Precise spatial control of cell division and cell growth is necessary to produce the specific cellular organizations demanded by the complex tissues and organs of morphologically complex organisms One of many factors that guide cell division/growth is cell polarity, of which RHO GTPase-type proteins have emerged as conserved eukaryotic regulators. RHO of Plants (ROP) form a plant-specific clade of RHO GTPases required for cell polarization in different species and developmental contexts. ROP proteins achieve polarization by localizing to specific cellular domains, however, although ROP function has been investigated in different cellular contexts no clear phenotypes have been observed at the level of plant tissues/organs even in higher order rop  mutants, leading to the question: do ROP proteins contribute to the formation of complex tissues and/or organs? Seeking an answer to this question Mulvey and Dolan took advantage of the liverwort (Marchantia polymorpha) low genetic redundancy, which encodes a single ROP gene (MpROP). Mprop mutants display an array of tissular and morphological phenotypes resulting in defective air chambers, gemma cups and gemmae, consistent with the authors’ hypothesis that MpROP participates in organogenesis and tissue development. Detailed morphometric analyses of Mprop and fine imaging of translational reporter and overexpression lines showed that MpROP localizes at sites of polarized growth and gradually accumulates at the expanding cell plate as the cell prepares to divide. Consistent with the observed subcellular localization, Mprop mutants display misoriented cell divisions and loss of polarized growth, whereas MpROP overexpression also produces misoriented cell divisions. Combining reverse genetics with elegant imaging the authors were able to shed light on a likely conserved role of ROP protein in polarized growth and division orientation regulation to guide proper development of complex tissues and organs in land plants, a function that has been likely obscured by genetic redundancy in other models. Summary by Jesús León @jesussaur) Curr. Biol. 10.1016/j.cub.2023.06.015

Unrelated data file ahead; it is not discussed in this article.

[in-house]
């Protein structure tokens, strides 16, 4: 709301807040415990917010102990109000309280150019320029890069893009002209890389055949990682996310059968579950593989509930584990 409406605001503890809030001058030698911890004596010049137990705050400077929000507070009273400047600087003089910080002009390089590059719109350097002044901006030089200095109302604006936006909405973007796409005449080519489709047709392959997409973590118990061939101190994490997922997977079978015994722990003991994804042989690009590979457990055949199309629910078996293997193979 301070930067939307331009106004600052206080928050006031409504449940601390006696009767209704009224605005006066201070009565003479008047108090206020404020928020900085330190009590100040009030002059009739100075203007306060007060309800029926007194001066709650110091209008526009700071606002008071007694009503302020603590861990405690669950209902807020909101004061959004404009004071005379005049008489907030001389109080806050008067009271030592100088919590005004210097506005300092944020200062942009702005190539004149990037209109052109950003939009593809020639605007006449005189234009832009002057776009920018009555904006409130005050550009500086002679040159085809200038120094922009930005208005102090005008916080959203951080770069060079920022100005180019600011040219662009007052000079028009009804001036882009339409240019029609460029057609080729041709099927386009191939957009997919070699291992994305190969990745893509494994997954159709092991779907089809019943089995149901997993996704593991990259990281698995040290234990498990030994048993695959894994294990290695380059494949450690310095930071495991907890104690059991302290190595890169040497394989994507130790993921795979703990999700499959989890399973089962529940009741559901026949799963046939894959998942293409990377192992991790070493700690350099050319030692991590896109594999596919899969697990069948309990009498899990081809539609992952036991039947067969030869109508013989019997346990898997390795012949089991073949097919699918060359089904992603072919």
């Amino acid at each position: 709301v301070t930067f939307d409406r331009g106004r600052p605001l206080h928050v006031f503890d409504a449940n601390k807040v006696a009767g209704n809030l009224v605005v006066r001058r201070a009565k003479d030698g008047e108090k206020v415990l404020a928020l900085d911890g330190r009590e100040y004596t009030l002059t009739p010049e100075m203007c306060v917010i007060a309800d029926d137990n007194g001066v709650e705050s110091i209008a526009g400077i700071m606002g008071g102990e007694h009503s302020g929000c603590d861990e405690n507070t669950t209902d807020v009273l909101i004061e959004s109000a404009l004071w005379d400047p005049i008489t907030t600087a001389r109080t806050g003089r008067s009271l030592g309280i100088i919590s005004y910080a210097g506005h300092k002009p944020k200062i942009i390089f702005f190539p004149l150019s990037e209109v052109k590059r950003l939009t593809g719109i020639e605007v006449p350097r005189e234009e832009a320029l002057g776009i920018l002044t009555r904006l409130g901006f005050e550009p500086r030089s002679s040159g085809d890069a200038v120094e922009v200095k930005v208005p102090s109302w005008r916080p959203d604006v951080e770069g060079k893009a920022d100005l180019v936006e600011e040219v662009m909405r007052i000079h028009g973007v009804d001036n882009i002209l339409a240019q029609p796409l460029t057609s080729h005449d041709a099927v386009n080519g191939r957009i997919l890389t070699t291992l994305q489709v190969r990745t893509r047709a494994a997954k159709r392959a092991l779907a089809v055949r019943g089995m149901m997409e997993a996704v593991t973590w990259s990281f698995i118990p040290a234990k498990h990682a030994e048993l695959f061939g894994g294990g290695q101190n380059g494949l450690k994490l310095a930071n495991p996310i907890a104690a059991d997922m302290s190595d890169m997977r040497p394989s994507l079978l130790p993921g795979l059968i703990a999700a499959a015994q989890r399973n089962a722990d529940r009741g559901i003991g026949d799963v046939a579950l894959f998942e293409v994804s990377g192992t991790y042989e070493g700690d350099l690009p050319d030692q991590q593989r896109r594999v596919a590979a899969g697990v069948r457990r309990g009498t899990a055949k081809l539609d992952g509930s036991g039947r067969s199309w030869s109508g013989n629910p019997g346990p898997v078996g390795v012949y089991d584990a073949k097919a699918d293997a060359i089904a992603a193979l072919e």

Comparative phylotranscriptomics reveals ancestral and derived root nodule symbiosis programs